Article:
The newspaper also said that the European Union had rejected May’s plan for an independent mechanism to oversee Britain’s departure from any temporary customs arrangement it agrees. The newspaper sourced the development to British sources, and not sources in the EU team, Reuters reported.
May is trying to hammer out the final details of the British divorce deal but the talks have become stuck over how the two sides can prevent a hard border from being required in Ireland.
The prime minister was under growing pressure on Sunday to change her plan to avoid defeat in a parliamentary vote.
With both Britain and the EU suggesting an agreement is close, Eurosceptic lawmakers and a leading member of a small Northern Irish party that props up her Conservative government made new threats to vote against the terms of the deal she is working on with Brussels.
The vote in Parliament, most likely to come later this year, is gearing up to be the biggest showdown in the lengthy negotiations to leave the EU, Britain’s biggest shift in foreign and trade policy in more than 40 years.
May found some support from ministers in her cabinet, but it would be hard for her to ignore the growing calls to change tack after a minister resigned and Northern Ireland’s Democratic Unionist Party threatened to rebel.
Britain has proposed a UK-wide temporary customs arrangement with the EU to resolve the issue but Brexiteers in her party want London to have the final say on when that arrangement would end, to prevent it from being tied indefinitely to the bloc.
Support for PM
Leader of the House of Commons Andrea Leadsom said on Sunday she supported May and did not expect other ministers to resign over Brexit.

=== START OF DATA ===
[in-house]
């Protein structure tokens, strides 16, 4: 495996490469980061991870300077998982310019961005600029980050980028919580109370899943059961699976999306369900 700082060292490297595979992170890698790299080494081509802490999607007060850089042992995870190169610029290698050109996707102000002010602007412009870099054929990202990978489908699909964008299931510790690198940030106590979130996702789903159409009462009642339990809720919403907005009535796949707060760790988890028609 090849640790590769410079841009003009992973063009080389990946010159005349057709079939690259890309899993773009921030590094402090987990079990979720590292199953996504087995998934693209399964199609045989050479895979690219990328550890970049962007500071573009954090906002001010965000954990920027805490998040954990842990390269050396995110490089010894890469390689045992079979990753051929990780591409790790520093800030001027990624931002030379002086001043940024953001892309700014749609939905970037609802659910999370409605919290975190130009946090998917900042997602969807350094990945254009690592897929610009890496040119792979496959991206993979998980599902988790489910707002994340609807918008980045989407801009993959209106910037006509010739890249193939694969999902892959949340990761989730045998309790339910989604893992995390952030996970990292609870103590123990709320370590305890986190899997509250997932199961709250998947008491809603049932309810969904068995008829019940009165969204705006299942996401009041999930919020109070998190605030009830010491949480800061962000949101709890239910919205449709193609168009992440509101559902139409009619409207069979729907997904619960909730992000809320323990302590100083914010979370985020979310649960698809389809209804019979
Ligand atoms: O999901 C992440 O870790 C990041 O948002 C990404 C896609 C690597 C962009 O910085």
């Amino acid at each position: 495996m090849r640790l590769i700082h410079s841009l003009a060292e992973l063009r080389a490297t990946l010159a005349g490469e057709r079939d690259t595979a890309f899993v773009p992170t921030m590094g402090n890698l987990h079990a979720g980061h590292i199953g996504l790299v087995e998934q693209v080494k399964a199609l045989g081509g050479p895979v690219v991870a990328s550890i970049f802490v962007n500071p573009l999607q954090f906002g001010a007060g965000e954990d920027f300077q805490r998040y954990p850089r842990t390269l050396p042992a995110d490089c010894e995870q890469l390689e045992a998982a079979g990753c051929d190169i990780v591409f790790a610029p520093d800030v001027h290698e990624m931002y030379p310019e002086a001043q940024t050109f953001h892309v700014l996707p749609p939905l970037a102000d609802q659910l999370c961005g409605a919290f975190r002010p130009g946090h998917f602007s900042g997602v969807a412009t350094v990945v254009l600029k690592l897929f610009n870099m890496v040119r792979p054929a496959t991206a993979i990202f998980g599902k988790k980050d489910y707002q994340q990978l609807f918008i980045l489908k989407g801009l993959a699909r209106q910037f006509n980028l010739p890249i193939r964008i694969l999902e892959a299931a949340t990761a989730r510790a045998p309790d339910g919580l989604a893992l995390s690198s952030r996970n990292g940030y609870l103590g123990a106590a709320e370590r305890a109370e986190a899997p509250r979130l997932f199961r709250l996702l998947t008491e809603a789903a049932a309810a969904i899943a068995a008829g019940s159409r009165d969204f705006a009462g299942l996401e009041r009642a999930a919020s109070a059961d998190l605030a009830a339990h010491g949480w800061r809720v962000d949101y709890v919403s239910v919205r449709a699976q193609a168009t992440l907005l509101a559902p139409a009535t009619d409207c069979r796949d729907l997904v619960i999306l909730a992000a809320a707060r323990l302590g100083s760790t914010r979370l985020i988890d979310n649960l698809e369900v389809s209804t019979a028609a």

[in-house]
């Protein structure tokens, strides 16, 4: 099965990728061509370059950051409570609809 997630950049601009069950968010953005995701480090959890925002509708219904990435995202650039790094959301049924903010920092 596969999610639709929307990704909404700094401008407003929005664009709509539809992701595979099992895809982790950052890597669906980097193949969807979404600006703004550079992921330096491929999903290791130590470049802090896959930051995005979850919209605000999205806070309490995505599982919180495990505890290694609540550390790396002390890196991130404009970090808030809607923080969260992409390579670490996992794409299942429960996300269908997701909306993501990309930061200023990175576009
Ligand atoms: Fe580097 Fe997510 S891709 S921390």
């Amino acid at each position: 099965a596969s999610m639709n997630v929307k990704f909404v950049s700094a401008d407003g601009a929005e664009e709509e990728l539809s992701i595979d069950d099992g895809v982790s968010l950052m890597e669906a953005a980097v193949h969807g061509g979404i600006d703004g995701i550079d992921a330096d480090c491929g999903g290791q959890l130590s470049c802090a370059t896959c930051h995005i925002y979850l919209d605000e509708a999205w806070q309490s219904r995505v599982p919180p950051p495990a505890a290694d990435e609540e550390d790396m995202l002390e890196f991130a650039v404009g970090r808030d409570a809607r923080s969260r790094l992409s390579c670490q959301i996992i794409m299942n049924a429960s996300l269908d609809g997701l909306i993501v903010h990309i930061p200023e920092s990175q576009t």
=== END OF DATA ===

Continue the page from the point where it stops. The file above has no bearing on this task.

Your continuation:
Leadsom, a one-time challenger to May who campaigned to leave the European Union in the 2016 referendum, denied some reports in the local media that she was ready to quit.
“I am extremely optimistic (there will be a deal) ... I don’t believe that anybody wants the UK to leave without a deal,” she told BBC radio.
Asked if she was ready to leave government, Leadsom said: “I mean to support the prime minister to get a Brexit that works for the United Kingdom and the EU, keeps our country together and delivers on the referendum.”
A senior cabinet minister was quoted in the Sunday Times as saying: “This is the moment she has to face down Brussels and make it clear to them that they need to compromise, or we will leave without a deal.”
An EU diplomat told Reuters earlier on Saturday that they were cautiously hopeful that an EU summit could happen in November to endorse the deal but that the volatile situation in Britain made it very difficult to predict.
Also senior British defence officials said on Sunday that Britain’s armed forces are making contingency plans for how they could support the country if Britain leaves the EU without a deal.
Asked what role the armed forces could play if there was a ‘no deal’ Brexit, British Defence Minister Tobias Ellwood said: “The armed forces stand ready to support Britain on a practical basis”
“There are contingency plans being made, there are discussions being held behind the scenes as to what support our armed forces will do,” Ellwood said on the ‘Ridge on Sunday’ television program.
No vote for 'blind Brexit'
Britain’s opposition Labour Party will not vote in Parliament for a bad Brexit deal or a “blind Brexit”, Labour’s defence spokesperson Nia Griffith said.
Asked about recent comments from opposition leader Jeremy Corbyn saying that Brexit could not be stopped, Griffith said: “We’ve said very clearly that we do not want a situation of no deal, we’ve also said very clearly that we cannot be voting for a bad deal or a blind Brexit.”